28. 28. ANNULAR SOLAR ECLIPSES <ul><li>Unfortunately, not every eclipse of the Sun is a </li></ul><ul><li>total eclipse. Sometimes the Moon is too small to </li></ul><ul><li>cover the entire Sun’s disk . </li></ul><ul><li>When the Moon is near side of its orbit, the </li></ul><ul><li>Moon appears larger than the Sun. </li></ul><ul><li>If an eclipse occurs at that time, it will be total </li></ul><ul><li>eclipse. However, if an eclipse occurs while the </li></ul><ul><li>Moon is on the far side of its orbit, the Moon </li></ul><ul><li>appears smaller than the Sun and can’t </li></ul><ul><li>completely cover it. If an eclipse occurs at that </li></ul><ul><li>time it will be ‘Annular Solar Eclipse’. </li></ul>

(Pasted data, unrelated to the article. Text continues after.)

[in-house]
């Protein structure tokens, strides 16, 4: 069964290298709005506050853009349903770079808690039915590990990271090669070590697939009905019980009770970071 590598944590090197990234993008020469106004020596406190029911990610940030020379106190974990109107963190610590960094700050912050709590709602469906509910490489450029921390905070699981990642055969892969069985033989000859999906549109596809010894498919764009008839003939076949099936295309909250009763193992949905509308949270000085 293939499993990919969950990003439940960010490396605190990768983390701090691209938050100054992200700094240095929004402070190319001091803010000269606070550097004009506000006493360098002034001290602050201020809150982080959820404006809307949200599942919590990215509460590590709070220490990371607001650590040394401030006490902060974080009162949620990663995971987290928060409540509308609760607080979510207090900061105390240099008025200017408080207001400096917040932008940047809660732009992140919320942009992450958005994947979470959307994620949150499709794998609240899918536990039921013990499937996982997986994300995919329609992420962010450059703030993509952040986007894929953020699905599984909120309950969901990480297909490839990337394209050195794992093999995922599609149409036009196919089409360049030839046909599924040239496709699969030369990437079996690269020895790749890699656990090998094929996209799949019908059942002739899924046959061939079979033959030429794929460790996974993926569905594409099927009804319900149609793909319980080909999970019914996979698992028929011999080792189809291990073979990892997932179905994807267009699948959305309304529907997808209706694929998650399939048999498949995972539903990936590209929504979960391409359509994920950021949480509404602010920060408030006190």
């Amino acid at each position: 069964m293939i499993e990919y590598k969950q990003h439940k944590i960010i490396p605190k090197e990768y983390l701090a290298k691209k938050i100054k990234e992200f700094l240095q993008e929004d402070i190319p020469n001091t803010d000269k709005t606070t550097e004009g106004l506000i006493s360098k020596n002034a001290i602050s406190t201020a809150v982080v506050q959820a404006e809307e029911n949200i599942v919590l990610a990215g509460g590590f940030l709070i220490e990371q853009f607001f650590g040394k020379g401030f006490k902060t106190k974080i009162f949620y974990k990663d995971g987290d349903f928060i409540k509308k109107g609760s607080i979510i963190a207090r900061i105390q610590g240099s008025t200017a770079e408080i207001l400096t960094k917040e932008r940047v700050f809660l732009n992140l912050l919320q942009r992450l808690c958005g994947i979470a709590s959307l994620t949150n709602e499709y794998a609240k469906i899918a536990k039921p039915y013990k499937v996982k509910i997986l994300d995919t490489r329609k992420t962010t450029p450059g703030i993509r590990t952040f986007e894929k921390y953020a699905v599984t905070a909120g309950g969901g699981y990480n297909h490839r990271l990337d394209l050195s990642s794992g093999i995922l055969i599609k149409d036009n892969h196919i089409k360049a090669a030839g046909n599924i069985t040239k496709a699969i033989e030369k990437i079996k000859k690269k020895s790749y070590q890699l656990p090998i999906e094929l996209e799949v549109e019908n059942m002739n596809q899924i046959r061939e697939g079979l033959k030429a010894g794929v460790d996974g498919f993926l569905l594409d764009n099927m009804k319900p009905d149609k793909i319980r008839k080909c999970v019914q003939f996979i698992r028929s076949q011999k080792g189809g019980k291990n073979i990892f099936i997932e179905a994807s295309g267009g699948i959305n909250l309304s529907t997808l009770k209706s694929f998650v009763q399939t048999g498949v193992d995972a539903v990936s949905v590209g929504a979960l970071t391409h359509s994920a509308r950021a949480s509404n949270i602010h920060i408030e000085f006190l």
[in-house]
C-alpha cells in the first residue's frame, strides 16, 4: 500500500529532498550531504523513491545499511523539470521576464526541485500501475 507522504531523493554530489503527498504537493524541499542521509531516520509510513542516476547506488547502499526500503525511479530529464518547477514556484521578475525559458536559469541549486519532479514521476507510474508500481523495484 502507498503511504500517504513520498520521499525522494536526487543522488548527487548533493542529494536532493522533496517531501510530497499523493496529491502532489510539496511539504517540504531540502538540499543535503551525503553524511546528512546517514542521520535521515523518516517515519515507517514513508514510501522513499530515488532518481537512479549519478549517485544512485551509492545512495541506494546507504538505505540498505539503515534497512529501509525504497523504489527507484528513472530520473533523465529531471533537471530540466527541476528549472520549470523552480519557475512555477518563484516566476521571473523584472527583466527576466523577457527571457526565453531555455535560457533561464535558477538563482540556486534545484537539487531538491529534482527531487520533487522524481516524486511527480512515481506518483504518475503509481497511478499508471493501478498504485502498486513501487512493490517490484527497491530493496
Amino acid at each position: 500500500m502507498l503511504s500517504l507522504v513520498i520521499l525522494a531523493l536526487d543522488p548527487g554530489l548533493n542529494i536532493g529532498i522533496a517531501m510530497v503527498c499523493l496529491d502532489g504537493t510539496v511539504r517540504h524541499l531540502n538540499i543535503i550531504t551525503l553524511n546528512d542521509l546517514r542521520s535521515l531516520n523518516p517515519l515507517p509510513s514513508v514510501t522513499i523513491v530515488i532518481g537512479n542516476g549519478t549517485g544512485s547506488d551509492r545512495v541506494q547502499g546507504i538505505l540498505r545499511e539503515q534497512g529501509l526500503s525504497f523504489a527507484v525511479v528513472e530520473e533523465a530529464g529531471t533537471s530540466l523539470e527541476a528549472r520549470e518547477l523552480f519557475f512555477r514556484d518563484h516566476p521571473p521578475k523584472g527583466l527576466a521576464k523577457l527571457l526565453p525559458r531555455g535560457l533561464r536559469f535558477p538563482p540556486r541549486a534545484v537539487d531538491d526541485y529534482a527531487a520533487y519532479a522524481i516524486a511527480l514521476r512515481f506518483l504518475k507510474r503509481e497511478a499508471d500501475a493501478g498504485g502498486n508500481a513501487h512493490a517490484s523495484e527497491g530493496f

30. 30. THE HYBRID ECLIPSE <ul><li>A hybrid ,or annular/total, eclipse is an eclipse </li></ul><ul><li>which is seen as annular by some parts of the </li></ul><ul><li>Earth, and total by others (and also as a partial </li></ul><ul><li>eclipse over a much larger area) </li></ul><ul><li>This image illustrates how a hybrid eclipse can </li></ul><ul><li>occur. </li></ul>
  31. 31. <ul><li>The Moon is just far </li></ul><ul><li>enough from the Earth </li></ul><ul><li>that umbra can’t reach </li></ul><ul><li>the ‘sides’ of the Earth </li></ul><ul><li>so, as the eclipse begins, </li></ul><ul><li>the western portions of </li></ul><ul><li>the Earth see an annular </li></ul><ul><li>eclipse as the day begins, </li></ul><ul><li>in the diagram, observers </li></ul><ul><li>in the ‘outer’parts of the </li></ul><ul><li>eclipse track, coloured </li></ul><ul><li>green, see an annular </li></ul><ul><li>eclipse. </li></ul>